He posits  "DIAL provides what might become a standard data platform for IT management.", which is a very exciting, if unexpected, application!

 

Cheers

Kevin

 

 

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RE: Innovative use of DIAL for IT management

Christian Timmerer (ITEC)

 

Dear Rhys,

  thanks for your reply and clarification. However, I’m sure that members of the DIWG read this article and could probably share their view on this thread.

 

Thanks.

Best regards,

 -Christian

 

:--

:- Dipl.-Ing. Dr. Christian Timmerer

:- Department of Information Technology (ITEC)

:- Klagenfurt University, Austria

:- http://research.timmerer.com

:----------------------------------------------------------

 

>> Visit the IT Campus Carinthia

>> http://www.it-campus.at

 

From: [hidden email] [mailto:[hidden email]] On Behalf Of Rhys Lewis
Sent: Tuesday, October 17, 2006 2:17 PM
To: Christian Timmerer (ITEC); Smith, Kevin, VF-Group; [hidden email]
Subject: RE: Innovative use of DIAL for IT management

 

Hi Christian,

 

Kevin didn’t actually write the article, he merely pointed us to it. I think you probably need to ask Stephen B. Morris, the author. Unfortunately, Stephen is not a member of DIWG, so can’t be reached via this mailing list.

 

Best wishes

Rhys Lewis, chair DIWG

 


From: [hidden email] [mailto:[hidden email]] On Behalf Of Christian Timmerer (ITEC)
Sent: 17 October 2006 10:54
To: 'Smith, Kevin, VF-Group'; [hidden email]
Cc: [hidden email]
Subject: RE: Innovative use of DIAL for IT management

 

 

Dear Kevin,

   thanks for this article which is very interesting. The article describes how information (in a proprietary format like key-value pairs or comma-separated values) from different devices is transformed into XML format using a Java program(s). The claim is – as I understood it – that this XML document is compliant to DIAL.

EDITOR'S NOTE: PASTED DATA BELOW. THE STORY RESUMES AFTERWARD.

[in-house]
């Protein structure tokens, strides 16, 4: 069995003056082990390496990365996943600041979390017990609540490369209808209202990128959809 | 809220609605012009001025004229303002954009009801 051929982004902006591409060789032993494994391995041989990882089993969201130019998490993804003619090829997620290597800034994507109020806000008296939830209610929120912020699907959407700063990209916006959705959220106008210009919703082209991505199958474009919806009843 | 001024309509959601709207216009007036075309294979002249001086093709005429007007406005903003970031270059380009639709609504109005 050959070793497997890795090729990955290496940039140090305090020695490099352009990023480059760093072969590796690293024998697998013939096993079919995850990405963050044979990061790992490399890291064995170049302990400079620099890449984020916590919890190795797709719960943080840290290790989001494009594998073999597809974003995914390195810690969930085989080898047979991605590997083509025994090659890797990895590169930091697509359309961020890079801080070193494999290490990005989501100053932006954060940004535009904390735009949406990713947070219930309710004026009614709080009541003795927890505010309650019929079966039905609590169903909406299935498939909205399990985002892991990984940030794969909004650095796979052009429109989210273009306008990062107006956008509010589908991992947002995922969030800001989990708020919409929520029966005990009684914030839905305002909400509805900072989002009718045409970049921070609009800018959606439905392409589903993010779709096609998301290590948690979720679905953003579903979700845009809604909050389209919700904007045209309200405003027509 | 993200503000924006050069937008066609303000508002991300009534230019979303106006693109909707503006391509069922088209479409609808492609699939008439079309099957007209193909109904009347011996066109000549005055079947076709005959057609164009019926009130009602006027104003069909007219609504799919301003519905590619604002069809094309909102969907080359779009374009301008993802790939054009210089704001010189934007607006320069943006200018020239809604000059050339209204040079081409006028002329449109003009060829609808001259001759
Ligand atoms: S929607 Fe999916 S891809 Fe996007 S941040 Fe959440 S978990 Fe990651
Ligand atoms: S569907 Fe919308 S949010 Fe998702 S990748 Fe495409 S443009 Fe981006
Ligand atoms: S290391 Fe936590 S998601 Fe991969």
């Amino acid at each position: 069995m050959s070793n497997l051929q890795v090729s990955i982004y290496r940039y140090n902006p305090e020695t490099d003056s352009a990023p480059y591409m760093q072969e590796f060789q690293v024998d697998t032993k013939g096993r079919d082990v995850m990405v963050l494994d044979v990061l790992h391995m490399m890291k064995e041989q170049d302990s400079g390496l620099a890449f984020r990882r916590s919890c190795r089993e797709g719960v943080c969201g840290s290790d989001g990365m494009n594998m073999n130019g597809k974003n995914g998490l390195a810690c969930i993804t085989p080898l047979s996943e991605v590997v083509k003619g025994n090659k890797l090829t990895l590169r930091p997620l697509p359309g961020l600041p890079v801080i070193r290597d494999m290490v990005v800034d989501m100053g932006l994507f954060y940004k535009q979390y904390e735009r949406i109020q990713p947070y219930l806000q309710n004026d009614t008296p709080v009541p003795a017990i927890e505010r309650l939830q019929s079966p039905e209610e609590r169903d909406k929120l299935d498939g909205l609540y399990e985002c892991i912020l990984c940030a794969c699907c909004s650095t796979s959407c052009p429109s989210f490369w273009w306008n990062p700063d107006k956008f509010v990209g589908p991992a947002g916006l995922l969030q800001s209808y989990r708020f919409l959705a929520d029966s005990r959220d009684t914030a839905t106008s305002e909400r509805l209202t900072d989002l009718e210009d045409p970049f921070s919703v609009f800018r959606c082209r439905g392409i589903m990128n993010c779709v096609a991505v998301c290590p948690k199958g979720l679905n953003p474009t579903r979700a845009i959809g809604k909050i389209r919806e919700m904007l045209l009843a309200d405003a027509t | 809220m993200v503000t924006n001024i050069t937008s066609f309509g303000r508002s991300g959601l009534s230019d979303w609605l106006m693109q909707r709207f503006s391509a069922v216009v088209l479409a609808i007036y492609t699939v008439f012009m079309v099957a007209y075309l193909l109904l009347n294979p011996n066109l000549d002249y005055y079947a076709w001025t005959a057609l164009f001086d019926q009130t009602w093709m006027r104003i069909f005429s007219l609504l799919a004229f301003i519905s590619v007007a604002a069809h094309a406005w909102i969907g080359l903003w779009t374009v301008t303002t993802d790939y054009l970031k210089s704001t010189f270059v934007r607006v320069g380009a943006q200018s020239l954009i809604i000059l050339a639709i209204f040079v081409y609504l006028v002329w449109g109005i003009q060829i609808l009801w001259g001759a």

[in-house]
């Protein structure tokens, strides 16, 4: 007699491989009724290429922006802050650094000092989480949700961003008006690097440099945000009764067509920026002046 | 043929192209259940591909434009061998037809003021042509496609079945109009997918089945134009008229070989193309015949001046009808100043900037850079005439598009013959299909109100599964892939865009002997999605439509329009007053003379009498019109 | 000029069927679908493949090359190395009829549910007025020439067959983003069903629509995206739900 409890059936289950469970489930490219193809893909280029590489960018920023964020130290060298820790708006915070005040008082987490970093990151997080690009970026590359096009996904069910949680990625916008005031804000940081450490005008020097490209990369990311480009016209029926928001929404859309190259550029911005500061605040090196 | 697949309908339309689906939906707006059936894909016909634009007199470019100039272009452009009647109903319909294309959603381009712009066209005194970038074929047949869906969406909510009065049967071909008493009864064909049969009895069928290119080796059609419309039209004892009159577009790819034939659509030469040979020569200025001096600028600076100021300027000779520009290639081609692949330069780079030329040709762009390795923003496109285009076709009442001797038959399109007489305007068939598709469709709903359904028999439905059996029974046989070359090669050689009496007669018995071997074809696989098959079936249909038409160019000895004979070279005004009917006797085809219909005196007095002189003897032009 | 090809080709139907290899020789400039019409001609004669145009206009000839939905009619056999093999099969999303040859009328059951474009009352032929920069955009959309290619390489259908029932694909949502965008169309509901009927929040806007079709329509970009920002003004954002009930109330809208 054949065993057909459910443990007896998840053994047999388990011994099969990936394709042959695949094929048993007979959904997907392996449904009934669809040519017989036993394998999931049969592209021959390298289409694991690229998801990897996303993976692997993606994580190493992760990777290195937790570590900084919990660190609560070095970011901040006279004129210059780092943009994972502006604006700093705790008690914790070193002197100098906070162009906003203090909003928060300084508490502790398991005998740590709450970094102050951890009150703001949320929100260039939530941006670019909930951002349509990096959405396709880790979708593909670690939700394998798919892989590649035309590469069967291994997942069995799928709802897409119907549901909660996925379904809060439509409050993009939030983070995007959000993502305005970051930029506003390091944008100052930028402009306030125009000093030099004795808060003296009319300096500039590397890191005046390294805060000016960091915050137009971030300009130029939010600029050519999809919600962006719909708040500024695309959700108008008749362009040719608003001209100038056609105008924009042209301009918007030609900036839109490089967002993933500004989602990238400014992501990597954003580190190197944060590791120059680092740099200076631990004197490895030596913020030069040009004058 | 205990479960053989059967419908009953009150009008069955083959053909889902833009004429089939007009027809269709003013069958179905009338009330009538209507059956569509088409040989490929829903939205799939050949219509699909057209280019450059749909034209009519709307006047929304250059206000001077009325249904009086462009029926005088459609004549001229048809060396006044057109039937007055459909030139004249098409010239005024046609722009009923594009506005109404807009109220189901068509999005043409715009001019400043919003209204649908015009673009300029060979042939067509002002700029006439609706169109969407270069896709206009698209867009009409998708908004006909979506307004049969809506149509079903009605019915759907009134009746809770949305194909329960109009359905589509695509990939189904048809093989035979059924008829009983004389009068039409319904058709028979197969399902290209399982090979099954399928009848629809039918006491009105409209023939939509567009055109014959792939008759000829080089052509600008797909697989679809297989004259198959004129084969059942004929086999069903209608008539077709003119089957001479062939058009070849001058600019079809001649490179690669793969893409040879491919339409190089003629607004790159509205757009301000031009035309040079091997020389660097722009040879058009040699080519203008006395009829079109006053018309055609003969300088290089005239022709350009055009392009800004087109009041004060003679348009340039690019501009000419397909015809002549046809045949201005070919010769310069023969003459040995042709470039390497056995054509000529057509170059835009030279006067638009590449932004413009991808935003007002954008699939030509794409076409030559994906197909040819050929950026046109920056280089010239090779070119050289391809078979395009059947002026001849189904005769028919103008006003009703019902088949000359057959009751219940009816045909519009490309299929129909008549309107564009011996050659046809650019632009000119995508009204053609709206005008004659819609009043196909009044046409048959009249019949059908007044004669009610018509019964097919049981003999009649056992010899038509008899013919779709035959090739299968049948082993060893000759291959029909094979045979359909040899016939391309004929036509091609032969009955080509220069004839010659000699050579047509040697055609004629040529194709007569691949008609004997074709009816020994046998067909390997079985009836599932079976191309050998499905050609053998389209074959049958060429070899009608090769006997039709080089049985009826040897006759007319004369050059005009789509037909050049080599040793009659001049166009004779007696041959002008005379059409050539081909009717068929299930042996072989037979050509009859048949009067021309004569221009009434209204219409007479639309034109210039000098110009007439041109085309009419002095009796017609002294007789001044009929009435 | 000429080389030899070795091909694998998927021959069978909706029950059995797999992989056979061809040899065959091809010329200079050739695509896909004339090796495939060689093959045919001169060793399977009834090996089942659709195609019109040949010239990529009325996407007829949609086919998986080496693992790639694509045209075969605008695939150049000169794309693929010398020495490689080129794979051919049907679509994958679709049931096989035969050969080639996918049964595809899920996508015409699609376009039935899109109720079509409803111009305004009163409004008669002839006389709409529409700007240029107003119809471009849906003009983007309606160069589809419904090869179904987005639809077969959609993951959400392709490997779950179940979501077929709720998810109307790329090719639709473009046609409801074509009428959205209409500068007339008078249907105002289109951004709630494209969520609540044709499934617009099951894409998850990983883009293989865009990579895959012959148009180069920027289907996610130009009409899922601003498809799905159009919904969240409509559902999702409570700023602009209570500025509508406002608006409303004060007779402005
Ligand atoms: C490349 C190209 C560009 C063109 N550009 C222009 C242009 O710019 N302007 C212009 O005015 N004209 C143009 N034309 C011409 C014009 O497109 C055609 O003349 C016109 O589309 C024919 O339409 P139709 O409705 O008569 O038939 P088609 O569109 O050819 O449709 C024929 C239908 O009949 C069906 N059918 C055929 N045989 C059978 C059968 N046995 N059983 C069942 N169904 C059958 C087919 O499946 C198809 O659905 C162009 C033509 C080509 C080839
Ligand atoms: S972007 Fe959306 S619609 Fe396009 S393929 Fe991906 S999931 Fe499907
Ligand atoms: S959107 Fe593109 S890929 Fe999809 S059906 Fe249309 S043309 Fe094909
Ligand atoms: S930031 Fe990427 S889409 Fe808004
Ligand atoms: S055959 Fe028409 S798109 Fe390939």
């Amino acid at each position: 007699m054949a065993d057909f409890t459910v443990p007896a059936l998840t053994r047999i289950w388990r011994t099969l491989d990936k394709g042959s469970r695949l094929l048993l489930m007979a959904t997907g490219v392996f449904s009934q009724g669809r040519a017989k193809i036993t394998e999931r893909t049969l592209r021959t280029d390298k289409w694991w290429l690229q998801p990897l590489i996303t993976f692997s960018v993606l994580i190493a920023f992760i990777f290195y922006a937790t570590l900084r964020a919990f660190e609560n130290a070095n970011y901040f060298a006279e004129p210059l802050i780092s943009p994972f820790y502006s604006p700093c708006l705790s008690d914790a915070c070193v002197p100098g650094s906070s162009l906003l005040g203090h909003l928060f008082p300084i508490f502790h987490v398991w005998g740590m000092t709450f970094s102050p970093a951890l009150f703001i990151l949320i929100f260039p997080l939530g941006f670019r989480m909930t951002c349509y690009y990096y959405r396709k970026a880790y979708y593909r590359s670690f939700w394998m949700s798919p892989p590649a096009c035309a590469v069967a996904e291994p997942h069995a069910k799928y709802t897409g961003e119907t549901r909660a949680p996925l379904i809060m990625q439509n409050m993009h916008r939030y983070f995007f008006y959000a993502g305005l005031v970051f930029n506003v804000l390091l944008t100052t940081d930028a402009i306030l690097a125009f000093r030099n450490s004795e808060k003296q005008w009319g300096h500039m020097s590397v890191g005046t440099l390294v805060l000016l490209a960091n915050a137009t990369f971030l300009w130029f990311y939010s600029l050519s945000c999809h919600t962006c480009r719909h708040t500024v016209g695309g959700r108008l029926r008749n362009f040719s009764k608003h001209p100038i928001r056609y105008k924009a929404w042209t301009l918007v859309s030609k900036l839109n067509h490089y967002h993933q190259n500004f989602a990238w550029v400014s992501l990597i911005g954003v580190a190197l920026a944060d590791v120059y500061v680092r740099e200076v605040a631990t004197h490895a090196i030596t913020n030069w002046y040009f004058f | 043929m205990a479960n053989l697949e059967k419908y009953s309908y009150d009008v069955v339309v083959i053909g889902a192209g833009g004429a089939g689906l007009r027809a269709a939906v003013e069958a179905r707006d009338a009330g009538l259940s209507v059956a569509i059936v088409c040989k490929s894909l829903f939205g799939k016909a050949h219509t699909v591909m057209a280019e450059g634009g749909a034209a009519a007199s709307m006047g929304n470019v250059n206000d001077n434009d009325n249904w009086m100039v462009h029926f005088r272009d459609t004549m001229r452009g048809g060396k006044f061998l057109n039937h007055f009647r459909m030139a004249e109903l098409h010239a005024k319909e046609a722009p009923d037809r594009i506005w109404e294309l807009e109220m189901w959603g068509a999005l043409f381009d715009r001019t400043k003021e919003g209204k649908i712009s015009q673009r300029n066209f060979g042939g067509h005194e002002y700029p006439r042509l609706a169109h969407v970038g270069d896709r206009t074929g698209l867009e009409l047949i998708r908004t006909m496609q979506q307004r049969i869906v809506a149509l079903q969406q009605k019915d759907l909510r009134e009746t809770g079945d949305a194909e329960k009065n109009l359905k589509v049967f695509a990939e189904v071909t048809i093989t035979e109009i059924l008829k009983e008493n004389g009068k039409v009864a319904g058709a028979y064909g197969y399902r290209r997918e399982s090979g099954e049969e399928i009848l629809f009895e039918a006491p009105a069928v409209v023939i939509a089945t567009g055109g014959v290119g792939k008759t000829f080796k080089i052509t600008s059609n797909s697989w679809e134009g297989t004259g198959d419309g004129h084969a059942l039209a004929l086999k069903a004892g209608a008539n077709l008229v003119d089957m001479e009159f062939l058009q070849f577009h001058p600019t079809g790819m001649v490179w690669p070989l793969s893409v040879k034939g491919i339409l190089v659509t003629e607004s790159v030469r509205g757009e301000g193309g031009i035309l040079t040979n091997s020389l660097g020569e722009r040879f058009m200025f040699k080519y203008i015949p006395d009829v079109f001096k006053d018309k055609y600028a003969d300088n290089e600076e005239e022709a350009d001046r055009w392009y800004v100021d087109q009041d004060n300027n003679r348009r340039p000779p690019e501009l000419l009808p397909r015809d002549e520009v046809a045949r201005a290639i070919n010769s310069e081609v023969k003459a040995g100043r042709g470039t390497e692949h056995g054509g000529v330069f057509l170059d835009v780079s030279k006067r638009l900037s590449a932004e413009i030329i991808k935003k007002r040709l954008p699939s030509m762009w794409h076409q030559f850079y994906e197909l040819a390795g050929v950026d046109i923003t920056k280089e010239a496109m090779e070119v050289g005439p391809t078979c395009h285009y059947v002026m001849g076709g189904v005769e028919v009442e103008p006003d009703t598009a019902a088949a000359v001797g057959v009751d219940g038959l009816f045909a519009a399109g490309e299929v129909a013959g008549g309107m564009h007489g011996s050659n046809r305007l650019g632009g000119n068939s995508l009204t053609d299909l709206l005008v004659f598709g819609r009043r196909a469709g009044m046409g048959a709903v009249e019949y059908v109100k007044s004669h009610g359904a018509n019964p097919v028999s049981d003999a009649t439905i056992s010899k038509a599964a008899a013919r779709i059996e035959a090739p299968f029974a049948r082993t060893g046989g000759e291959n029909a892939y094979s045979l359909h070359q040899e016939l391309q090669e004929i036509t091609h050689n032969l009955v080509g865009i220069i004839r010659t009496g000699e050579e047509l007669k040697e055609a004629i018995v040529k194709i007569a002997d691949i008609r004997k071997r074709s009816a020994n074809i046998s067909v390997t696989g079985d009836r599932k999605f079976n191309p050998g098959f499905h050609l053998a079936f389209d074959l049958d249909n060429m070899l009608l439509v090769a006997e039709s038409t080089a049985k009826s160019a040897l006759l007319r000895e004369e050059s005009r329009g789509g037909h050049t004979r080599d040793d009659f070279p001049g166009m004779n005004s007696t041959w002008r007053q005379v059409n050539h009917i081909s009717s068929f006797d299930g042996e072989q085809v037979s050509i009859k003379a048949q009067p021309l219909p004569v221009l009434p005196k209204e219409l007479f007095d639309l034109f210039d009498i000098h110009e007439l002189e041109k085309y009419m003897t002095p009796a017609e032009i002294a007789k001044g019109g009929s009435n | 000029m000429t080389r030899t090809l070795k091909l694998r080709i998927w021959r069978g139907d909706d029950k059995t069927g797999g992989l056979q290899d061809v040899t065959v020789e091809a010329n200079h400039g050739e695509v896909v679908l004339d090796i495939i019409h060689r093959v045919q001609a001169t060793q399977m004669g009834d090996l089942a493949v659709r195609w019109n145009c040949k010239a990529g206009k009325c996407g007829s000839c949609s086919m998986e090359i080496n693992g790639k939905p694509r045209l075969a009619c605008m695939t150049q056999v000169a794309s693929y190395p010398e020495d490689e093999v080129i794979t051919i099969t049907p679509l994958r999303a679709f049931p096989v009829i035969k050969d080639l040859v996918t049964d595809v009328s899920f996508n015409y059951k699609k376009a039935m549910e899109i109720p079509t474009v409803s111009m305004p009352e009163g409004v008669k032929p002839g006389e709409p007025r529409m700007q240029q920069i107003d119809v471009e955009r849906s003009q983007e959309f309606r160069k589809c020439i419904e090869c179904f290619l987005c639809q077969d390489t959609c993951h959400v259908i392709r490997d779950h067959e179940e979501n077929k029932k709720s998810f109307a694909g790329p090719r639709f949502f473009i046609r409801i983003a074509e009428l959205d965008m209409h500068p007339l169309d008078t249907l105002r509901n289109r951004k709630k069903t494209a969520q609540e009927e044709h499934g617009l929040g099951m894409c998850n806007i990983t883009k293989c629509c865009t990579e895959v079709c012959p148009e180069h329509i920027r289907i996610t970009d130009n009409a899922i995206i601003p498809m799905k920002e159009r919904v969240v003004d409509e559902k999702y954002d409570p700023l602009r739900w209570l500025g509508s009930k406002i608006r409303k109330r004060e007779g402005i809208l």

I have some questions/comments:

—     How is interoperability provided concerning the terms used within the adapter? For example, “Device” may have a different meaning for the network devices than for digital camera or projector.

—     Is a document compliant to DIAL if it is XML format?

—     Following this approach, it is required to have a Java program for each proprietary format of each device, right or have I missed something?

 

To be honest, I’m missing the last step, i.e., between the “Adapter” and the “Web browser on the PC”.

 

Thank you.

Best regards,

 -Christian

 

:--

:- Dipl.-Ing. Dr. Christian Timmerer

:- Department of Information Technology (ITEC)

:- Klagenfurt University, Austria

:- http://research.timmerer.com

:----------------------------------------------------------

 

>> Visit the IT Campus Carinthia

>> http://www.it-campus.at

 

From: [hidden email] [mailto:[hidden email]] On Behalf Of Smith, Kevin, VF-Group
Sent: Wednesday, October 11, 2006 2:54 PM
To: [hidden email]
Subject: Innovative use of DIAL for IT management

 

          Stephen B Morris has posted an innovative use for DIAL at  IBM developerworks: http://www-128.ibm.com/developerworks/library/x-dial/

He posits  "DIAL provides what might become a standard data platform for IT management.", which is a very exciting, if unexpected, application!

 

Cheers

Kevin

 

 

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RE: Innovative use of DIAL for IT management

Smith, Kevin, (R&D) Vodafone Group
Hi Christian,
 
I can help with the last two questions:
 
- Is a document DIAL compliant if it is XML compliant?
No, it's the other way around - a document is XML compliant if it is DIAL compliant (or in the XML terminology, 'valid DIAL is well-formed XML'). Note that DIAL is one of many dialects of XML. It specifies a set of XML elements and attributes, and their structure and types, in the DIAL specification.
 
it is required to have a Java program for each proprietary format of each device
You would need a way of parsing each data format, each of which would need to be represented in Java (either as a condition, method, class or package)
 
For the other questions it's best to ask Mr Morris at http://www-128.ibm.com/developerworks/library/x-dial/
 
Hope that helps,
Kevin


From: Christian Timmerer (ITEC) [mailto:[hidden email]]
Sent: 18 October 2006 15:29
To: [hidden email]; Smith, Kevin, VF-Group; [hidden email]
Cc: [hidden email]
Subject: RE: Innovative use of DIAL for IT management

 

Dear Rhys,

  thanks for your reply and clarification. However, I’m sure that members of the DIWG read this article and could probably share their view on this thread.